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You could always provide the drinks and food!

That's how we do it.
Mostly, I'm the one that buys the games. Of course that's my own "fault".

But my friends offered to bring drinks and food whenever we game. And I provide the playing space and games
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Christopher Clouser
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It is absolutely okay. Many collectors tend to love having their games played and are glad you are there to play them.

But I would be worried if your collector friends insist on you wearing white gloves and a surgical mask, these are the type of collectors who DONT want you to play their games.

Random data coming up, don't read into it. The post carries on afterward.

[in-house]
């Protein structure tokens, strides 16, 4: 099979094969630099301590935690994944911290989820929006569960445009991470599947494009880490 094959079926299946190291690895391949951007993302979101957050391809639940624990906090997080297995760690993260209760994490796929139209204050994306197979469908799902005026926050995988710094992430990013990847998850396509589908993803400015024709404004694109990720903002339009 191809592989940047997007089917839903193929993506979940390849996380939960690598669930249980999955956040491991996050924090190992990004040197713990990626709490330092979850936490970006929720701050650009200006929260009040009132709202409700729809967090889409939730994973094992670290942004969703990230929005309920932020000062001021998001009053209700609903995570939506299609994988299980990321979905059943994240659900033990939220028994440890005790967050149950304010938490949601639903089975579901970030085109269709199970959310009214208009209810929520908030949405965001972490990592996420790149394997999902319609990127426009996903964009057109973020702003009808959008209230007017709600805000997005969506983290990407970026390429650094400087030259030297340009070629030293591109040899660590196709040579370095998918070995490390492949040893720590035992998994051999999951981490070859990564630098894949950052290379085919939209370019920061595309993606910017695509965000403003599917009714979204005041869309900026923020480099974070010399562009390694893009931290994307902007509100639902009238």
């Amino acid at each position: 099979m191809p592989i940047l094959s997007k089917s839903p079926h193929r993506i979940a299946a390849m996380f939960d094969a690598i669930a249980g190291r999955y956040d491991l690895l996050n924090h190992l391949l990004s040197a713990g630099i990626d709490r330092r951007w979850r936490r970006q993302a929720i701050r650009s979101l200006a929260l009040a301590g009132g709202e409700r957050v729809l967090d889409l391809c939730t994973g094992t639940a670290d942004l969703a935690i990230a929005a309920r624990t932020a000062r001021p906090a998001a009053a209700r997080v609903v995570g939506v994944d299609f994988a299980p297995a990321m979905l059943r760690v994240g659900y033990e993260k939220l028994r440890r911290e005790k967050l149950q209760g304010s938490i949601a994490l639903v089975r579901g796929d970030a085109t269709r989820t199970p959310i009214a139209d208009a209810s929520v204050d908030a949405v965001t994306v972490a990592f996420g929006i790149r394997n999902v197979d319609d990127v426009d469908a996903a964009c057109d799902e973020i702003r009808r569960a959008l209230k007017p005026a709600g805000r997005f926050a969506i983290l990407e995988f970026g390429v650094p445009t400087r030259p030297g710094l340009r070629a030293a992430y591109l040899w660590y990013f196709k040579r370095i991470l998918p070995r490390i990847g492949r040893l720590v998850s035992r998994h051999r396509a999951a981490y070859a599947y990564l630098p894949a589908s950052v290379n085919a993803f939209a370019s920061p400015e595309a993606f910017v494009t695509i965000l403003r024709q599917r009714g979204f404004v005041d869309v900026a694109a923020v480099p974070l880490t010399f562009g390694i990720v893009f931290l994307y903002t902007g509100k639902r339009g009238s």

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Mark Farr
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I am the only one in my family/circle of friends that purchases games. I'm fine with it, and appreciate people who are willing to play. I don't mind at all if I continue to be the only one buying them.

Although, I am not too fond of the same people borrowing my games for months, or, more likely, indefinitely. That, I do find annoying, but they're always welcome to play them with me.

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Oh happy, happy gamer. You have more foresight than most.

Just think about when you have bought those games. You take them along to your game nights, hoping they will get played, then somebody turns up with the latest hot Essen release and your games end up sitting by the side all night, alone, unloved and reproachfully reminding you of the money you spent (wasted) on them.